Italy had to wait until 1978 to get a listing, France until 1981 and United Kingdom until 1986. Australia had to wait even longer until 2003.

There are only two European countries without a UNESCO site – Monaco and Liechtenstein. I don’t hold out a lot of hope for Liechtenstein, I went there once and it went straight onto my list of most boring places I have ever visited, the capital Vaduz especially so.  I have never been to Monaco and don’t really expect to, it doesn’t look especially fascinating either.

Anyway, back to Krakow. At the ticket office we had a lot of difficulty working out the ticket options that were nearly as confusing as buying a lottery scratch card at the local Co-op.

The place has so many precious treasures that understandably visitors can’t just buy a ticket and go wandering about by themselves in case precious treasures go wandering about.

Our first choice of the Royal Palace was no longer available because the English speaking guides had all gone home already so instead we bought tickets for the State Rooms. The tickets were timed and there was clearly no leeway but fortunately we made our entry time by the skin of our teeth and made the tour of the impressive rooms and displays.

Of course Kim, who has a history of this sort of thing, had to let us down by touching an exhibit in the very first room and that bought a sharp rebuke from the attendant museum guard.

This was a very impressive place full of treasures that we can see today because at the outbreak of World War Two they were rapidly evacuated out of Poland to safe storage in Canada where they remained until 1961 to prevent the Soviet Union getting possession.  We especially liked the room with the heads in the ceiling and everywhere there were remarkable tapestries and medieval furniture and treasures exhibited with generous space in which to appreciate them.

I have no photographs of the interior because picture taking is predictably not permitted. These are the Polish Crown Jewels courtesy of Wikipedia.

The rooms were huge, each one as big as a modern four bedroom detached house and I bet they were a bugger to heat in the Winter.  The tour ended in the most impressive room of all, the Senators Hall, which was large and spacious with a balcony at one end, an interestingly slanting ceiling and an obsession with tapestries depicting Noah and his Ark.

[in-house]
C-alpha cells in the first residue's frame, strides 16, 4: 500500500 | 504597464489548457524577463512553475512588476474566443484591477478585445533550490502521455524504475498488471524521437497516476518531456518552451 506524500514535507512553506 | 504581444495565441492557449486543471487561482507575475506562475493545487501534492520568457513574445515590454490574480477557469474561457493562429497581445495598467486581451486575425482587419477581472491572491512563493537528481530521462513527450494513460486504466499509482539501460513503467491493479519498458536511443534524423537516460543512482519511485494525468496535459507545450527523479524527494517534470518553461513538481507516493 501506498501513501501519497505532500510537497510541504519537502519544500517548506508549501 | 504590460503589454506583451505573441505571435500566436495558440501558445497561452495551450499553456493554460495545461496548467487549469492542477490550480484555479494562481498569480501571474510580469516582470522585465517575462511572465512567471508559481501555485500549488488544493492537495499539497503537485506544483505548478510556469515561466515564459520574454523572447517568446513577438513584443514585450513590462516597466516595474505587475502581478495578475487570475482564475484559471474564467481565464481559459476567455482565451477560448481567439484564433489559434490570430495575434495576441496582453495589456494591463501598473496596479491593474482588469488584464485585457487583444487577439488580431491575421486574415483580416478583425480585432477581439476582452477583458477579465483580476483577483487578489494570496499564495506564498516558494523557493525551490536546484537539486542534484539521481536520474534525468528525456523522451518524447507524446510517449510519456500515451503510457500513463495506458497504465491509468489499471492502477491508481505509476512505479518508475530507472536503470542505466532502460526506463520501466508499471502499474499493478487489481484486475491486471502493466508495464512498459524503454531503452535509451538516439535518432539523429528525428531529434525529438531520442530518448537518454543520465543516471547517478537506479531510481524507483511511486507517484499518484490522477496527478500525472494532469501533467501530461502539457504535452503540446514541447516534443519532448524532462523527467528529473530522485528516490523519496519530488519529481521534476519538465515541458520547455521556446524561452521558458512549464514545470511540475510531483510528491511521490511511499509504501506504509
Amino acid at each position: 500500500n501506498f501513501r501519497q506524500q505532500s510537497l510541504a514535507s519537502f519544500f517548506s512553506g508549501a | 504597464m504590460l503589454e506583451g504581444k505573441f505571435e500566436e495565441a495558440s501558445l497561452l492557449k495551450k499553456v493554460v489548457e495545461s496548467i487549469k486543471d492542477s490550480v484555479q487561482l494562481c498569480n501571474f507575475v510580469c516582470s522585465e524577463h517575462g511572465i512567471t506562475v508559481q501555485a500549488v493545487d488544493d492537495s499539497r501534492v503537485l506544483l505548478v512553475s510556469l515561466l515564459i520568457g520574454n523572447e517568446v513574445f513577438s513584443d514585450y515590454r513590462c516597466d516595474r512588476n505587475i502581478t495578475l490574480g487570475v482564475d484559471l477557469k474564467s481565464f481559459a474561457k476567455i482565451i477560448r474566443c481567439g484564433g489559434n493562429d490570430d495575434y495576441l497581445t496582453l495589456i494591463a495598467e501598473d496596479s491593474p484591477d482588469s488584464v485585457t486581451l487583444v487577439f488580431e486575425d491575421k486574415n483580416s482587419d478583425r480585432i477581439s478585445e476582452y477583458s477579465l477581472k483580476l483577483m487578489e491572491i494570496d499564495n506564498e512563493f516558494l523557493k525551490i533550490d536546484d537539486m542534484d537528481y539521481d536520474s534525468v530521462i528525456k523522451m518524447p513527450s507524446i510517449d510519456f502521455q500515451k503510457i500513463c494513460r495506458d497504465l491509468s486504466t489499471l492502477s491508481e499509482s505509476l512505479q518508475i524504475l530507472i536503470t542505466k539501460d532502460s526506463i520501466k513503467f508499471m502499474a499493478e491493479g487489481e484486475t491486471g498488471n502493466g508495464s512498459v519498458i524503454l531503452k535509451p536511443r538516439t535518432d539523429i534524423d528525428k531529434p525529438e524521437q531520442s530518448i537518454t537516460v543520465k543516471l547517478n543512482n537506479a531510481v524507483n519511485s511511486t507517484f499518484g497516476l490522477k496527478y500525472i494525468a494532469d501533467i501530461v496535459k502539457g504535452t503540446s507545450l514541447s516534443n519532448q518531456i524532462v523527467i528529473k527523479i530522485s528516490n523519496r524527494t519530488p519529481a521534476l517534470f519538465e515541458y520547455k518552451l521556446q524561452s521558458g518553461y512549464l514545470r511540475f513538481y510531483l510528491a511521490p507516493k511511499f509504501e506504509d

After an hour or so the tour was over and we were back in the courtyard, it was beginning to get cold and dark so we walked the mile or so back to our hotel stopping off at the Crocodile Bar on the way.

Winter Walk in Riga

 

Today I am still in Riga, fourteen years ago…

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More From Budapest

On This Day – Trouble With Time in Portugal

On 12th January 2009 I was enjoying a second day in Portugal.

Before I go on, do you notice something curious about the Header picture?  I’ll tell you at the end.

In the morning there was another very sharp frost. The hotel room was warm but the public areas were chilly, inadequate electric heaters were working to full capacity and the staff in the breakfast room were wrapped in heavy coats and looked thoroughly miserable.

The man at reception lamented that it might be all right for us but for him it was painful to be so cold. I think he must have thought that we had come from the North Pole or something.

Today we visited the City of Porto. You can read about that here because I am skipping over the details in this post.

During the day as we walked around something had been puzzling me because all of the clocks in the city were wrong.  Every single one of them seemed to be an hour behind and even here at the station the displays said four when our watches said five. I thought that this was strange so asked an official who confirmed that it was indeed four and smiled when I showed him my watch and suggested that it was five.

It simply hadn’t occurred to me that it was perhaps my watch that was telling the wrong time.

It turns out that Portugal uses the same time as the United Kingdom and that we had been an hour ahead of ourselves for the last two days and this explained why it was still light at half past six last night, why they were surprised when we turned up for dinner an hour early, this was why the breakfast room was empty earlier today and why it was so cold when we left the hotel this morning.

Normally travelling to Europe involves adding an hour on but not so Portugal because along with Ireland and Iceland, Portugal is the only other European country that shares Western European Time with the United Kingdom.

Looking at a map of European time zones this looks odd but there is an explanation. France, The Low Countries and Spain should sensibly be in the western zone but during World-War-Two the Nazi occupiers changed France, Belgium, Holland and Luxembourg to Central European time for the convenience of Adolf Hitler in Berlin. For the sake of consistency Nazi sympathiser Franco changed Spain at the same time but anti-German Salazar of Portugal stayed as they were.

Spain is in the same time zone as countries as far east as Hungary and Poland, Galicia in the north is as far west as the far west coast of Ireland and does not see daylight in the Winter until almost mid morning and regularly campaigns for Spain to return to the more sensible western time zone.  In Spain only the  Canary Islands are in the Western European time zone.